6 Tips For Finding Your Dream Job

Aug 08, 2023

While sweating out these dog days of summer,  you might be going over your 2023 resolutions list thinking “Hmmm, this year I really hoped to find my dream job. Where am I on that one?” 

Well, with 5 months left in 2023, you have plenty of time to cross that goal off your list. With the right resources and know-how from Inline, we can help you soar into 2024 with your dream job. To start your journey, we’ve compiled a list of top tips for finding the job of your dreams. 

1. Take a break

If you’ve been on the search for the perfect position, but haven’t found it yet, you’re probably feeling a little worn out. Go ahead and take a step back and reassess what you’re looking for. Sometimes the stress of the search prevents us from seeing the answer—which is typically right in front of us. 

If you can, unplug, take a short trip, or just be present in your thoughts. You might just find that part of the answer was there all along. 

2. Know your strengths 

Nothing’s more validating than writing down a list of the things you are particularly good at. Sit down, give yourself some time to think, and write down your skills, talents, and best attributes –  things like excellent bedside manner, stellar researcher, and detail-oriented. It’s a simple exercise that can help put you in the right direction. A little ego boost goes a long way.

3. Know what you don’t want

Searching for your dream job is the perfect time for an honest assessment, including examining the things you don’t like. Just as analyzing your strengths helps you create a more authentic professional portrait of yourself, diving deep into past examples of tasks, work styles, and even company cultures can help guide you toward a better fit for the future.

4. Consider expanding your education

Some roles you’re interested in might mean going back to school. Find out what certifications, licenses, or continuing education courses you might need to complete to help you qualify for those roles. Extra certification never hurts – it often makes for a better salary offer.

5. Talk to a mentor or career coach

Mulling over a career move is the perfect time to talk to a mentor or career coach. Either person might be able to help you put the pieces together — your skills, your likes, and dislikes – and even point out qualities you might’ve missed or make suggestions you might not have thought of when it comes to finding the career you’ve been dreaming of.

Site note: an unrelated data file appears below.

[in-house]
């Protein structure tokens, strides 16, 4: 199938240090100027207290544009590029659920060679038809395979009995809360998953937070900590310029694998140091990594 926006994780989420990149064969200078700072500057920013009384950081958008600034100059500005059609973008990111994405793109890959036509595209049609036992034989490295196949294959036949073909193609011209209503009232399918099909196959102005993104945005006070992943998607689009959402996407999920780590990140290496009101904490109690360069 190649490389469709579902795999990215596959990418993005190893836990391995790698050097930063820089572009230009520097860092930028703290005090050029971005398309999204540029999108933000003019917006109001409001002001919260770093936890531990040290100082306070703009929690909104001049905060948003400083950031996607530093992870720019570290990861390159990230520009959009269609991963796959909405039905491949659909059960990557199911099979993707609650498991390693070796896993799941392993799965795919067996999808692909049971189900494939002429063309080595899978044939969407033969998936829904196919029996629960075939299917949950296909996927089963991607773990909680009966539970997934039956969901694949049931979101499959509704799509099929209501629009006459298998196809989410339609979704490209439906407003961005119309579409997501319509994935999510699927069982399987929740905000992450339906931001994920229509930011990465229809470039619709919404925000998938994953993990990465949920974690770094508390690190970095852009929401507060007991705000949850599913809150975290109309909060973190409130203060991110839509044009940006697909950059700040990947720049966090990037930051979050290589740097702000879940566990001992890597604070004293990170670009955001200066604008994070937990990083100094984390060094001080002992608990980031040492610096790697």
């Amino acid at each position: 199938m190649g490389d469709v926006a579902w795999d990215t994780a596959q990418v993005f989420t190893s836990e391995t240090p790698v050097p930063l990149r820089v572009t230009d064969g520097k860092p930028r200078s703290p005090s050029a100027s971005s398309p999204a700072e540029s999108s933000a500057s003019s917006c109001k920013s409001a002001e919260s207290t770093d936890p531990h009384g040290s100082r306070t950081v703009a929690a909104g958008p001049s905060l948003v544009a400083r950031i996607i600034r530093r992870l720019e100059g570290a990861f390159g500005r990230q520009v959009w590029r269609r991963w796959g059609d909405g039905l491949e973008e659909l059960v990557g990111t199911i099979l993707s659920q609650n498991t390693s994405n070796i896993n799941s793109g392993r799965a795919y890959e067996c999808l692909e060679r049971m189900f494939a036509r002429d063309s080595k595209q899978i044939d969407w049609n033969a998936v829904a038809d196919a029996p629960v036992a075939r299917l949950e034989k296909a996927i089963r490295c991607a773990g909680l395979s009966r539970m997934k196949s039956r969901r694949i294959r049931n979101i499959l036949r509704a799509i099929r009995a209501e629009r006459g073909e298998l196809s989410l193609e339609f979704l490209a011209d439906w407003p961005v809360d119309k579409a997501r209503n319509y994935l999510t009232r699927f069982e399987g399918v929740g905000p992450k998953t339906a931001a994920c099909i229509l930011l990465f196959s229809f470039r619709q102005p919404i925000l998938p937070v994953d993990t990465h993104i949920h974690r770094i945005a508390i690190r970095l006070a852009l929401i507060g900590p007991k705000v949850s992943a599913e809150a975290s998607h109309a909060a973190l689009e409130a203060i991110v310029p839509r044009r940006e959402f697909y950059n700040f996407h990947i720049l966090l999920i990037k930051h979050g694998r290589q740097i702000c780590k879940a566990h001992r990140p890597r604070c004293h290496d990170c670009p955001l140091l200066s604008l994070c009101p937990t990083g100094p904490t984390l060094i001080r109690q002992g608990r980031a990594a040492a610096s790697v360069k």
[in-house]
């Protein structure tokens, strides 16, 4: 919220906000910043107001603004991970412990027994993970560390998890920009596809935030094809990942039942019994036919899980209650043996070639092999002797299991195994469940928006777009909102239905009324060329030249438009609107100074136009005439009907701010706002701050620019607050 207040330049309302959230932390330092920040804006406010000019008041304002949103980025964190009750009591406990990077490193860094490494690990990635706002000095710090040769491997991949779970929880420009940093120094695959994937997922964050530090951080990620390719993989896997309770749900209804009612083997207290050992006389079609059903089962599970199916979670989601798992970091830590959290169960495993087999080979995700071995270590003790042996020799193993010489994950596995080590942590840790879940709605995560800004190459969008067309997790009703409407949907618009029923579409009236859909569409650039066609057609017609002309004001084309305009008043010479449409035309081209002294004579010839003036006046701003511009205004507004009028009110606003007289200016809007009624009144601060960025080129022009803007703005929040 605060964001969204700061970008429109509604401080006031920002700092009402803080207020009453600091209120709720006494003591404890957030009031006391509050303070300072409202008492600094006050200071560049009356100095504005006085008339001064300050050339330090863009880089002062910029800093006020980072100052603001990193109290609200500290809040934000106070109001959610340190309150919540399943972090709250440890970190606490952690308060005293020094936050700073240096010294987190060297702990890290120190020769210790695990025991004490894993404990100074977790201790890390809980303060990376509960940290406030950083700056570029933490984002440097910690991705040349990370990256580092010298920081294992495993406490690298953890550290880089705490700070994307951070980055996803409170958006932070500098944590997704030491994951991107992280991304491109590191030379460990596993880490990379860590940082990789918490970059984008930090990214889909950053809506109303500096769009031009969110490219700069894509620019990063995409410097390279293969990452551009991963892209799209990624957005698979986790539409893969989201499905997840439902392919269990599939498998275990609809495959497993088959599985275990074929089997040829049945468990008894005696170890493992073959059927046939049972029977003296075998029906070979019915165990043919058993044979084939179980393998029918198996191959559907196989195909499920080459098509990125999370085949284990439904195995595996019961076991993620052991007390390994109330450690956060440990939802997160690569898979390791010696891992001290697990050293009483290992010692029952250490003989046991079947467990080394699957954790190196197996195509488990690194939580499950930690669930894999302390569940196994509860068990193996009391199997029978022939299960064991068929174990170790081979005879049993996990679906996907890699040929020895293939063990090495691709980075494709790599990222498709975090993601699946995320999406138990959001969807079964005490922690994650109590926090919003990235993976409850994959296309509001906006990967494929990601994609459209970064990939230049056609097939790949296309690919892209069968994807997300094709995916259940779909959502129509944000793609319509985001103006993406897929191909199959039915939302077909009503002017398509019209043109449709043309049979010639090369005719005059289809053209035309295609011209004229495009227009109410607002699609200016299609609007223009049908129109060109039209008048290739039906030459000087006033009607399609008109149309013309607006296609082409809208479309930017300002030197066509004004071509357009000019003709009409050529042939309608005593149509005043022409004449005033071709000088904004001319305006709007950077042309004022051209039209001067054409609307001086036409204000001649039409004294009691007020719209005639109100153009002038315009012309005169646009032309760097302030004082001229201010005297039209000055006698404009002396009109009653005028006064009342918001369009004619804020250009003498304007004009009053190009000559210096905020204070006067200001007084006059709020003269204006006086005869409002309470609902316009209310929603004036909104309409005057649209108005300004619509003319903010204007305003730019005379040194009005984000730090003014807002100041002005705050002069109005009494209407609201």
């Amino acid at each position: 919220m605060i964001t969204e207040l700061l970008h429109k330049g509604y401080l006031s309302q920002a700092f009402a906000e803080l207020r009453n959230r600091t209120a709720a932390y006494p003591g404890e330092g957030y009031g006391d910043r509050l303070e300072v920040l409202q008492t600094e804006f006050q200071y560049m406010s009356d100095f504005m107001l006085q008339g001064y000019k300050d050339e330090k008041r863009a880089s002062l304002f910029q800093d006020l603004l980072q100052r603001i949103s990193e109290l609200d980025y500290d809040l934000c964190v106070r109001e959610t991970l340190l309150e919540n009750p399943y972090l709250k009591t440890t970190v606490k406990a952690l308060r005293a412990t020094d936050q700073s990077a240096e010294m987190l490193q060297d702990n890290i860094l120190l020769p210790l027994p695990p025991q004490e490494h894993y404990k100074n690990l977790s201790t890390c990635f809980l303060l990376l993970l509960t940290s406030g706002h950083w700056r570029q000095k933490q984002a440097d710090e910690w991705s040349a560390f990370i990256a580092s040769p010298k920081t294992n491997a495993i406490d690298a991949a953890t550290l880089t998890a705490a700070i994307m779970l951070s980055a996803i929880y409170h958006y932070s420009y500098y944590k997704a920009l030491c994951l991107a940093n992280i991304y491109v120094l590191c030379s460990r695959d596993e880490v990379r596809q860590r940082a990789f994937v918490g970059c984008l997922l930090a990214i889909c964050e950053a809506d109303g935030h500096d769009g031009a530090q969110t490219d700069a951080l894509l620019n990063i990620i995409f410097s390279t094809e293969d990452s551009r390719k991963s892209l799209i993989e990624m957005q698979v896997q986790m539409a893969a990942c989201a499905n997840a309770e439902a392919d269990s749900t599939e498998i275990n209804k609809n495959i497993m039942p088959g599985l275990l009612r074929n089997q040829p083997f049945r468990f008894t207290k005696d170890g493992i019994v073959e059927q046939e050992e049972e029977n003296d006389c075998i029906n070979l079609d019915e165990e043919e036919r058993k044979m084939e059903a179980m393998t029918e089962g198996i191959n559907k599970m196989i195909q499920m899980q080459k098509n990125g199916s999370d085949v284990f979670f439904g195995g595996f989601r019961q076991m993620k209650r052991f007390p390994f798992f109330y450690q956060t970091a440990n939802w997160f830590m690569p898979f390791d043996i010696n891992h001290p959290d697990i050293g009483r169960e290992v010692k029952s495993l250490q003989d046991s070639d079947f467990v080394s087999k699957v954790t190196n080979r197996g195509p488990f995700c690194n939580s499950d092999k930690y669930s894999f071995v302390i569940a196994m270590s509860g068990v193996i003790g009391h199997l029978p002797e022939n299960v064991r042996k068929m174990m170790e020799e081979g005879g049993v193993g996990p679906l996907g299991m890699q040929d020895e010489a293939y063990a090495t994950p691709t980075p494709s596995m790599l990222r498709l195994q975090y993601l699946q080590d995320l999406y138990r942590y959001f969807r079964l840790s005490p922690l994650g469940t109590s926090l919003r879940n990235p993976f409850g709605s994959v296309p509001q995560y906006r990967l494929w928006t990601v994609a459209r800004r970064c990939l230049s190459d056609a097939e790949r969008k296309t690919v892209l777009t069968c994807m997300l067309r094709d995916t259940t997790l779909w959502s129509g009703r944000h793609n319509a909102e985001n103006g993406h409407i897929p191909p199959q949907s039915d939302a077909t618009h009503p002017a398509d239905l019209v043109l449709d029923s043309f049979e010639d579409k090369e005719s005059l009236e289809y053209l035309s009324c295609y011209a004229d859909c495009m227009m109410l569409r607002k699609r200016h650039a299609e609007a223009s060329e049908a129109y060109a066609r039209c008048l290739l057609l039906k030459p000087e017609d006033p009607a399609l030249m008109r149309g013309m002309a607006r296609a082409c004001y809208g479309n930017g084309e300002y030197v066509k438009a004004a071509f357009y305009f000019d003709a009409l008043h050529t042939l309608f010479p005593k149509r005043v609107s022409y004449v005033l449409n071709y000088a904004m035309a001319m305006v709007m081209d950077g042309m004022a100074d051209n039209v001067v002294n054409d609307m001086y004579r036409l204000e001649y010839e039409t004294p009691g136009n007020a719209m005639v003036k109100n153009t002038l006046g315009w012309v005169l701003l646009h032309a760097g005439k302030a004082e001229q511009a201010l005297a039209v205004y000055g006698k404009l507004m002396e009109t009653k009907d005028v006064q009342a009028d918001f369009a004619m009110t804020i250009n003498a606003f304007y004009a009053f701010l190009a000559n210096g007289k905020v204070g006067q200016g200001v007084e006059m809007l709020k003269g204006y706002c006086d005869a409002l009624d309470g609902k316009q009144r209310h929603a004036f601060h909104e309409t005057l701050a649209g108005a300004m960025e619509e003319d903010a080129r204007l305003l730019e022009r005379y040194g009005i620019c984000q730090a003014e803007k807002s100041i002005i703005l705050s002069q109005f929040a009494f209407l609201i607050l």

6. Tell everybody in your network

It’s true – when it comes to finding a job, especially your dream job, it all comes down to who you know. Tell people in your network you’re looking for a change and let them know what you’re looking for. Most of the time, someone you know can connect you to an opportunity.

Are you ready to take the next steps to find your dream job? Inline has the recruiters, resources, and know-how to help you find it. Contact us today to start your search.


Physicians, Nurses


Related Articles

21 Jan 2020
Student Loans: Get Off My Back!

Many students, past and present, deal with the necessary haggle of student loans; especially for those pursuing higher education. A survey completed by the AAMC in 2015 states that medical students in particular who graduated that year carried on average $182K in debt, while those who graduated in 2016, rose up to $190K, with nearly 25% carrying more than $200K. Pretty substantial, and frankly “scary” numbers for a medical student. In additional to this burden, about 33% of these students still carry a debt from their undergraduate studies, which is typically around $24K.

Now that we've fed you the veggies, how about some good news? Once you matched into a residency program, the general salary for a first-year resident is $52.5K. Though you may not be jumping out of your shoes, there are many programs available beyond your initial salary that can help you chip away at those lingering debts. For example, a ten-year plan would pan out to about $2,000 per month in payments (with $182K in loans).